In memory of Dan Getz (1969-2006) and sponsored by the Dan Getz Endowed Fund for Heart Disease Research, the most recent lecture in the Heart Research Series was presented on Wednesday afternoon. For the many that were in attendance, Dr. Steve Goldstein, the newly appointed Provost of the university, presented a wonderful story on his ongoing research involving K2P channels. The ubiquitously expressed K2P channels are critical in regulating a cell’s resting membrane potential, making them essential for the proper function of any cell that operates through electrical stimulation. His research has uncovered the surprising result that the activity of these elusive channels is regulated by small ubiquitin-like modifier (SUMO) proteins. Sumoylation was widely thought to only occur in the nucleus, but a number of elegantly designed experiments proved that this is not the case. The recent finding that the activity of these channels is modulated by sumoylation uncovers an entirely new way of thinking about K2P channel activity. Although the research presented was focused on specific isoforms of the channel, Dr. Goldstein’s results will extend to aid research involved with trying to understand diseases of the heart and beyond.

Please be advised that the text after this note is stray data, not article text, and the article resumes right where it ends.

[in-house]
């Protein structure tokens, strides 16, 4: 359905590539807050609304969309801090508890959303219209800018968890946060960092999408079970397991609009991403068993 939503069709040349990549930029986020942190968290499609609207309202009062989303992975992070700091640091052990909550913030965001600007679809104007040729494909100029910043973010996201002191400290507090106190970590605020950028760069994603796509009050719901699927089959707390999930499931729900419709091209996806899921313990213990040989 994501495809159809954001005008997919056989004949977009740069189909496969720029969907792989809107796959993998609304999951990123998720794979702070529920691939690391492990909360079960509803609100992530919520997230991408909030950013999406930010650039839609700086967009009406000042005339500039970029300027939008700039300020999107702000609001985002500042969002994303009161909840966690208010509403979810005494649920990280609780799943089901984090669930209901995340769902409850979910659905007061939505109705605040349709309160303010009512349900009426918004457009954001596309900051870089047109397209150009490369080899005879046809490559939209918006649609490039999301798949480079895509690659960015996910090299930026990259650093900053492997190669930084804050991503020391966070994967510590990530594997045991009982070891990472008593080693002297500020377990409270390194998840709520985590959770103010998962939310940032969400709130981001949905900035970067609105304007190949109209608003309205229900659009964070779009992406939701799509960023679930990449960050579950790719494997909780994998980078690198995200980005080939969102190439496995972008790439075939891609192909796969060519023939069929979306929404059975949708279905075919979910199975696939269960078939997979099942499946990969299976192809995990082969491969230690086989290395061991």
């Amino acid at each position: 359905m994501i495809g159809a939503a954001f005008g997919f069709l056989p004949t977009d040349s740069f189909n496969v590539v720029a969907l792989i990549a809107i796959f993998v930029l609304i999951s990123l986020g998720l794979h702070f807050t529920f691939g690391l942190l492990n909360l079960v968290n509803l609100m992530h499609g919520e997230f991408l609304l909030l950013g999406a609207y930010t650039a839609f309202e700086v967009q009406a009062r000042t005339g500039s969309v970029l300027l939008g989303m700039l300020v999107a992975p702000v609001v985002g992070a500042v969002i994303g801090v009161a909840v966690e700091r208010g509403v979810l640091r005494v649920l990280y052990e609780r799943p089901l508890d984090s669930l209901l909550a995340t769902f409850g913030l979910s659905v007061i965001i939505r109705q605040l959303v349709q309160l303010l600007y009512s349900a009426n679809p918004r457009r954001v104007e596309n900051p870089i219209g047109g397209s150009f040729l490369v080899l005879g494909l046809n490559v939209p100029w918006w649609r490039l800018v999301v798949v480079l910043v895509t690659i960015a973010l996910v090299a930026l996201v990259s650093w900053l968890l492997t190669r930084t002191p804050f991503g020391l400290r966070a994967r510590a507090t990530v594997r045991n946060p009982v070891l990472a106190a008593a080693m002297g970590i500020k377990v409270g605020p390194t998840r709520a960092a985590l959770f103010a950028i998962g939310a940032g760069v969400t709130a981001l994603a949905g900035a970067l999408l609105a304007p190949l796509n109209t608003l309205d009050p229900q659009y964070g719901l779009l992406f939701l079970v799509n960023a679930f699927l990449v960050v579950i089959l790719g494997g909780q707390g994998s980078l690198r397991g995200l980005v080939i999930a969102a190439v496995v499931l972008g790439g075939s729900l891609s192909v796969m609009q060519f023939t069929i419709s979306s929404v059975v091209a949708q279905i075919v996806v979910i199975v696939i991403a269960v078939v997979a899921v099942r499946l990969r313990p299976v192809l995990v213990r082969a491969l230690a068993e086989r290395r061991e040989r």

Colocalization of SUMO1 and K2P1 at the plasma membrane, from Plant et al. PNAS 107(23): 10743–10748, 2010.